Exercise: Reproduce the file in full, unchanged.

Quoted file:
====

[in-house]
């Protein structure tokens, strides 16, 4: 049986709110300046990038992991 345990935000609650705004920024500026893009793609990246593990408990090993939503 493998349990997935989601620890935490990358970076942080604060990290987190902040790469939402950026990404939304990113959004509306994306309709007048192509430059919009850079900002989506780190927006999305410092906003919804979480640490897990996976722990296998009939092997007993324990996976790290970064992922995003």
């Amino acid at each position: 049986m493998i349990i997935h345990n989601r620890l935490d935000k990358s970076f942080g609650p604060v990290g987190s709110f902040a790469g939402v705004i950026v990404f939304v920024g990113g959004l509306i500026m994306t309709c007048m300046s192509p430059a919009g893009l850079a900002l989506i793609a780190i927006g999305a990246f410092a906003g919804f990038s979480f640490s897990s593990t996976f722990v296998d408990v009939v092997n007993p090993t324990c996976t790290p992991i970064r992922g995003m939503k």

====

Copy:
[in-house]
């Protein structure tokens, strides 16, 4: 049986709110300046990038992991 345990935000609650705004920024500026893009793609990246593990408990090993939503 493998349990997935989601620890935490990358970076942080604060990290987190902040790469939402950026990404939304990113959004509306994306309709007048192509430059919009850079900002989506780190927006999305410092906003919804979480640490897990996976722990296998009939092997007993324990996976790290970064992922995003």
């Amino acid at each position: 049986m493998i349990i997935h345990n989601r620890l935490d935000k990358s970076f942080g609650p604060v990290g987190s709110f902040a790469g939402v705004i950026v990404f939304v920024g990113g959004l509306i500026m994306t309709c007048m300046s192509p430059a919009g893009l850079a900002l989506i793609a780190i927006g999305a990246f410092a906003g919804f990038s979480f640490s897990s593990t996976f722990v296998d408990v009939v092997n007993p090993t324990c996976t790290p992991i970064r992922g995003m939503k």